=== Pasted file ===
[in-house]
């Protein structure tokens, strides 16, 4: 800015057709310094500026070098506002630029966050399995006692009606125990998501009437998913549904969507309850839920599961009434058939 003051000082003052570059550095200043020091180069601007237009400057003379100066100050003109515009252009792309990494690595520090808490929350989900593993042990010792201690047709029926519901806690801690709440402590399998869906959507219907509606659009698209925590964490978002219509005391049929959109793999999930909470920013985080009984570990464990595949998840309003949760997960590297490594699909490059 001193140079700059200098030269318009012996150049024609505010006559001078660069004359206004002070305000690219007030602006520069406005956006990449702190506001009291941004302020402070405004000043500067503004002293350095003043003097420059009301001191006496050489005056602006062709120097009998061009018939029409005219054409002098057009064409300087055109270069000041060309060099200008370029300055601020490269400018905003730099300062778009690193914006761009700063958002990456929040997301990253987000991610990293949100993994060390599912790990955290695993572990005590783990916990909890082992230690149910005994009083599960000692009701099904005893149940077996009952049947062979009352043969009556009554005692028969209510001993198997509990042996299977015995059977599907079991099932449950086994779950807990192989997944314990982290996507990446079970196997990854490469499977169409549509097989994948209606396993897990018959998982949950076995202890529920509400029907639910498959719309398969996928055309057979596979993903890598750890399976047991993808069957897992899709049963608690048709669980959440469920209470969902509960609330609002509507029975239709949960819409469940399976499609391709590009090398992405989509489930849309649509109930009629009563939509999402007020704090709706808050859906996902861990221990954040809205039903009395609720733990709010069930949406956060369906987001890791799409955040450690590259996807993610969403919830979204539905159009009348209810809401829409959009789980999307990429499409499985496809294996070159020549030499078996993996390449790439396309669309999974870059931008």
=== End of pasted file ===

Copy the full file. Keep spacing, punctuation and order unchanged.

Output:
[in-house]
């Protein structure tokens, strides 16, 4: 800015057709310094500026070098506002630029966050399995006692009606125990998501009437998913549904969507309850839920599961009434058939 003051000082003052570059550095200043020091180069601007237009400057003379100066100050003109515009252009792309990494690595520090808490929350989900593993042990010792201690047709029926519901806690801690709440402590399998869906959507219907509606659009698209925590964490978002219509005391049929959109793999999930909470920013985080009984570990464990595949998840309003949760997960590297490594699909490059 001193140079700059200098030269318009012996150049024609505010006559001078660069004359206004002070305000690219007030602006520069406005956006990449702190506001009291941004302020402070405004000043500067503004002293350095003043003097420059009301001191006496050489005056602006062709120097009998061009018939029409005219054409002098057009064409300087055109270069000041060309060099200008370029300055601020490269400018905003730099300062778009690193914006761009700063958002990456929040997301990253987000991610990293949100993994060390599912790990955290695993572990005590783990916990909890082992230690149910005994009083599960000692009701099904005893149940077996009952049947062979009352043969009556009554005692028969209510001993198997509990042996299977015995059977599907079991099932449950086994779950807990192989997944314990982290996507990446079970196997990854490469499977169409549509097989994948209606396993897990018959998982949950076995202890529920509400029907639910498959719309398969996928055309057979596979993903890598750890399976047991993808069957897992899709049963608690048709669980959440469920209470969902509960609330609002509507029975239709949960819409469940399976499609391709590009090398992405989509489930849309649509109930009629009563939509999402007020704090709706808050859906996902861990221990954040809205039903009395609720733990709010069930949406956060369906987001890791799409955040450690590259996807993610969403919830979204539905159009009348209810809401829409959009789980999307990429499409499985496809294996070159020549030499078996993996390449790439396309669309999974870059931008």